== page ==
“Mr. President, stop blocking the SportAccord strategy in its mission to identify and organise Conventions and multi-sport games,” Vizer added.

He then labelled the IOC system as being “expired, outdated, wrong and unfair”.

By the time he had finished, Bach, like most in the room, appeared taken aback, but rallied well, thanking Vizer drolly for his “friendly” welcome before stoutly defending his record and claiming his adversary’s views were out of step with the International Federations.

Not quite fighting fire with fire, but managing a response that was strong, but also relatively statesmanlike.

In an environment renowned for soft words and public platitudes, with messages therein invariably subtle and unambiguous, this was stirring stuff. The judoka attempting to dispatch the fencer with an ippon before his adversary had a chance to foil the attack.

I have never seen anything like it in my short time covering this Movement, but neither had many of my far more senior colleagues either. The latter days of Primo Nebiolo’s time as head of the International Association of Athletics Federations (IAAF) was one period when relations were similarly fractious with the IOC, some said, but never have simmering tensions erupted into open warfare quite like this before.

Of course, it was an open secret that relations between IOC and SportAccord were tense, as signified simply by the fact that the IOC Executive Board chose not to meet here for the first time since the Convention began over a decade ago.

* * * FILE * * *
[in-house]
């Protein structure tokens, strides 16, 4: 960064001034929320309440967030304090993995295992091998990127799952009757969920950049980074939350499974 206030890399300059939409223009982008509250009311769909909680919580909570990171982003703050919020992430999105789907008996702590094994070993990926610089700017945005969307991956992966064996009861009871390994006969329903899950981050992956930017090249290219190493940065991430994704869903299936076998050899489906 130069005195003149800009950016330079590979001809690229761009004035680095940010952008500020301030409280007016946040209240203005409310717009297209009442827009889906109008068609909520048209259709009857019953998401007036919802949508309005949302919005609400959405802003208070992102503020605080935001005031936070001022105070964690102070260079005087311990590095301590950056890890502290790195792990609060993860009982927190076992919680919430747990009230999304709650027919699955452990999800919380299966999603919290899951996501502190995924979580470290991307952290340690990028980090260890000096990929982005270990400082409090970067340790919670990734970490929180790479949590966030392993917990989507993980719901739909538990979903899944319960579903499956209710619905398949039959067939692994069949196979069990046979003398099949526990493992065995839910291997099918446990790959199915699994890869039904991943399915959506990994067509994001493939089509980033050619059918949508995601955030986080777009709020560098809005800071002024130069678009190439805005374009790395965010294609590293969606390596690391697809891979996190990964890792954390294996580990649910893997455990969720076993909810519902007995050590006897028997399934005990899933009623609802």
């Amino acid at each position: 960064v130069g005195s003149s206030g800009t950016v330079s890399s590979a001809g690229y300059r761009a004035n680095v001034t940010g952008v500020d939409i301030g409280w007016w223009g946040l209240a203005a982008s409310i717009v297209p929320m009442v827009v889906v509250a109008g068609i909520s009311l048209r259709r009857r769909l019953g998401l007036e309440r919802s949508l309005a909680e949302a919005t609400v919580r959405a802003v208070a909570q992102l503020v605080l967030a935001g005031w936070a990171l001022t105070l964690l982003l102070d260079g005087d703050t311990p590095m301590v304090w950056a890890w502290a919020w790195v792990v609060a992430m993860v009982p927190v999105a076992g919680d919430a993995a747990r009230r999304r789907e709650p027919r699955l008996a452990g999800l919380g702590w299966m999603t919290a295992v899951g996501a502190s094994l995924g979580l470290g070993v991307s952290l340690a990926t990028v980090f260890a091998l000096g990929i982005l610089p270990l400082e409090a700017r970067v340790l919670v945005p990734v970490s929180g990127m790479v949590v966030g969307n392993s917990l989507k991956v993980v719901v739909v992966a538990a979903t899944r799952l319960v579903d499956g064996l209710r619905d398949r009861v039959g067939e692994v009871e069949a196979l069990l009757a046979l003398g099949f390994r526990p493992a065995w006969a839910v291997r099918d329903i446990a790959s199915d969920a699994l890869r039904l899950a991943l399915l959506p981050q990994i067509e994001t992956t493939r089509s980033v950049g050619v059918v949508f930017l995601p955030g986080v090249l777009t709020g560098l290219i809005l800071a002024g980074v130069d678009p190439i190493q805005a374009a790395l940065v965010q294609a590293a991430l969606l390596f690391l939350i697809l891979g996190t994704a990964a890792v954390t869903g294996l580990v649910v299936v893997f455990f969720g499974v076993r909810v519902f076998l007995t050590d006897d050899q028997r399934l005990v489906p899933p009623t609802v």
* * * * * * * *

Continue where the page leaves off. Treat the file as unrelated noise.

But as news of Vizer’s outburst began to filter out of the auditorium and through the rest of the Expo Centre, there was bafflement, bemusement and excitement - from journalists at least - that the long and arduous journey had been thoroughly worth it.

More than anything else, everyone seemed to have been knocked off balance. Public Relations gurus were rushing around as multiple clients batted to have their say, advisors struggled to conjure an appropriate response or to direct their charges to the right people. Even Bach’s entourage seemed slightly rattled.

“He’s speaking to a journalist, he’s speaking to a journalist,” I heard one assistant warn another, gesticulating wildly in the direction of Bach.

News gradually filtered out that the IAAF and the International Shooting Sport Federation had resigned their SportAccord membership and that a mysterious letter existed, expressing the opposition of a groups of Federations to Vizer’s words, the precise number of which seemed to be different whoever you spoke to.

As we were still digesting this, Bach suddenly appeared alongside Sheikh Ahmad Al-Fahad Al-Sabah, the Association of National Olympic Committees President, who, with Bach and Vizer, were the so-called triumvirate of Olympic Movement powerbrokers.

“I’ll go for Bach and you intercept Sheikh Ahmad,” barked my editor, setting off with a turn of speed usually saved for when coffee supplies are dwindling in a press centre, as throngs of other people with the same idea began a similar move.

But, because many of these were International Federation Presidents themselves, we were not short of people to speak to, and almost all were open and happy to talk. Responses ranged from “we will wait until the dust has settled” to “Mr Vizer has shown today he does not know how to do politics”.

What was clear was that the applecart had been well and truly upturned.